This is my setup in /tmp/test/

if I use ls -l

-rw-r--r--  1 rubo77 rubo77    0 Okt 21 04:15 a
-rw-r--r--  1 rubo77 rubo77    2 Okt 21 04:16 b
drwxr-xr-x  2 rubo77 rubo77 4,0K Okt 21 03:58 c
lrwxrwxrwx  1 rubo77 rubo77    1 Okt 21 03:57 d -> c
lrwxrwxrwx  1 rubo77 rubo77    1 Okt 21 03:58 e -> a
lrwxrwxrwx  1 rubo77 rubo77    2 Okt 21 03:59 f -> nofile

If I use just ls I see only the files without details:

a b c d e f

ls -F appends an indicator (one of */=>@|) to entries

a  b  c/  d@  e@  f@

How can I achieve this display?

a  b  c/  d->c/  e->a  f->nofile
  • lame answer that doesn't quite do what you want it to: ls -l | grep "->". there's probably a way to get rid of the additional information, but I don't really feel like poking through the manpage right now.
    – strugee
    Oct 21 '13 at 2:41
  • I "poked" through the manpage and there seems to be no such option for ls. But maybe with another command?
    – rubo77
    Oct 21 '13 at 2:44
  • I don't think this can be done in a compact way. Especially since since sometimes a link can point to a really long path to another file, and this would look odd: a b c/ d->~/dev/kernel/net/wireless/mac80211/blah.c e->../../../dir/file f->e. Furthermore, what if the link is pointing to another link; how is that handled? It may be worth scripting to you, but probably not a default put into ls or any other listing programs. Oct 21 '13 at 4:13
  • Not with ls. You'll have to do your own stat and readlink then your own formatting in columns (you could call ls to leverage the coloring). Oct 21 '13 at 15:47

    ls -l | while read response
            words=`echo $response | wc -w`      #count how many words are

            case "$words" in
                9) echo $response | cut -d " " -f9 # when file is not a symlink then the ouput prints only 9 fields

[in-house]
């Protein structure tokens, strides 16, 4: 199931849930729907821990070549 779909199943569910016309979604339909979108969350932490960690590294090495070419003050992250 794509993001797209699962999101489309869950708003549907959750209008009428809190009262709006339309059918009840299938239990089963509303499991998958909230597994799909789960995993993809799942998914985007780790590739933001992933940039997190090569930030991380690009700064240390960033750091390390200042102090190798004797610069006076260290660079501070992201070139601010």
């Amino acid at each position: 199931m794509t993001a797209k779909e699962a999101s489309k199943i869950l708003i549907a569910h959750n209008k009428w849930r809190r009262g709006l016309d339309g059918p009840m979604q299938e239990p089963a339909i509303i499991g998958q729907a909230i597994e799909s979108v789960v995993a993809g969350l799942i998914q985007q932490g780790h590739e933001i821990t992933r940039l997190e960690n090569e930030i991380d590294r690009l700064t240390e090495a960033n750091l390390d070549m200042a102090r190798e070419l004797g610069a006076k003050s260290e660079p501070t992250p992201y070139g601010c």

11) echo $response | cut -d " " -f9-11 # when file is symlink its prints 11 fields indicating the target and symbol "->"

If you buffer the output you can send it to column :

echo "">$TMP
ls -l | while read response
        words=`echo $response | wc -w`

        case "$words" in
            9) echo $response | cut -d " " -f9 >>$TMP
           11) echo $response | cut -d " " -f9-11 >>$TMP
cat $TMP | column
rm $TMP

a simple solution with some more information:

ls -hago | column

also interesting (but without the links shown):
This will show all files with human-readable sizes in columns:

ls -sh

These commands will do the job:

ls -lah | awk '{print $5, $9$10$11}' | column -t | column


ls -hago --color=no| sed 's/^[^ ][^ ]* *[^ ][^ ]* \( *[^ ][^ ]*\) ............/\1/' | column

with coloring it works too, but doesen't look so ordered:

if [ -t 1 ]; then color=yes; else color=no; fi
ls -hago --color="$color"| sed 's/^[^ ][^ ]* *[^ ][^ ]* \( *[^ ][^ ]*\) ............/\1/' | column

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